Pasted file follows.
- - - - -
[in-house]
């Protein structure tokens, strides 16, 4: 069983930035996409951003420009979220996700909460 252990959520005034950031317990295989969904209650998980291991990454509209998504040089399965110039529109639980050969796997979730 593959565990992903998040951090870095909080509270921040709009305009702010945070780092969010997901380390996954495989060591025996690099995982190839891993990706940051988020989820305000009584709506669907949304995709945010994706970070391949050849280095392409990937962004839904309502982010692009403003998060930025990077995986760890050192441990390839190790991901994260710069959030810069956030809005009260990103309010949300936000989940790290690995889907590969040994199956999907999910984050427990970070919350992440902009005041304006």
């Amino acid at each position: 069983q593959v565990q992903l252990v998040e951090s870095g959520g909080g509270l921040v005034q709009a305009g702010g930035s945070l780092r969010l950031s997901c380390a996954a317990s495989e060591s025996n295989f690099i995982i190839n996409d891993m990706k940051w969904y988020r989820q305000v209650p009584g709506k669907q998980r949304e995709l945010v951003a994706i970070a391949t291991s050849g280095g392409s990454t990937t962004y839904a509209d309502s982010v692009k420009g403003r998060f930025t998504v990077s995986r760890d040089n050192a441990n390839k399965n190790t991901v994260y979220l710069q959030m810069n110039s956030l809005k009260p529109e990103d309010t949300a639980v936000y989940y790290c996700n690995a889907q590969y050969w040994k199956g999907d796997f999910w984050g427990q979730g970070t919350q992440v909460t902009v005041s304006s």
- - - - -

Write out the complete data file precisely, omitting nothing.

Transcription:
[in-house]
């Protein structure tokens, strides 16, 4: 069983930035996409951003420009979220996700909460 252990959520005034950031317990295989969904209650998980291991990454509209998504040089399965110039529109639980050969796997979730 593959565990992903998040951090870095909080509270921040709009305009702010945070780092969010997901380390996954495989060591025996690099995982190839891993990706940051988020989820305000009584709506669907949304995709945010994706970070391949050849280095392409990937962004839904309502982010692009403003998060930025990077995986760890050192441990390839190790991901994260710069959030810069956030809005009260990103309010949300936000989940790290690995889907590969040994199956999907999910984050427990970070919350992440902009005041304006």
């Amino acid at each position: 069983q593959v565990q992903l252990v998040e951090s870095g959520g909080g509270l921040v005034q709009a305009g702010g930035s945070l780092r969010l950031s997901c380390a996954a317990s495989e060591s025996n295989f690099i995982i190839n996409d891993m990706k940051w969904y988020r989820q305000v209650p009584g709506k669907q998980r949304e995709l945010v951003a994706i970070a391949t291991s050849g280095g392409s990454t990937t962004y839904a509209d309502s982010v692009k420009g403003r998060f930025t998504v990077s995986r760890d040089n050192a441990n390839k399965n190790t991901v994260y979220l710069q959030m810069n110039s956030l809005k009260p529109e990103d309010t949300a639980v936000y989940y790290c996700n690995a889907q590969y050969w040994k199956g999907d796997f999910w984050g427990q979730g970070t919350q992440v909460t902009v005041s304006s």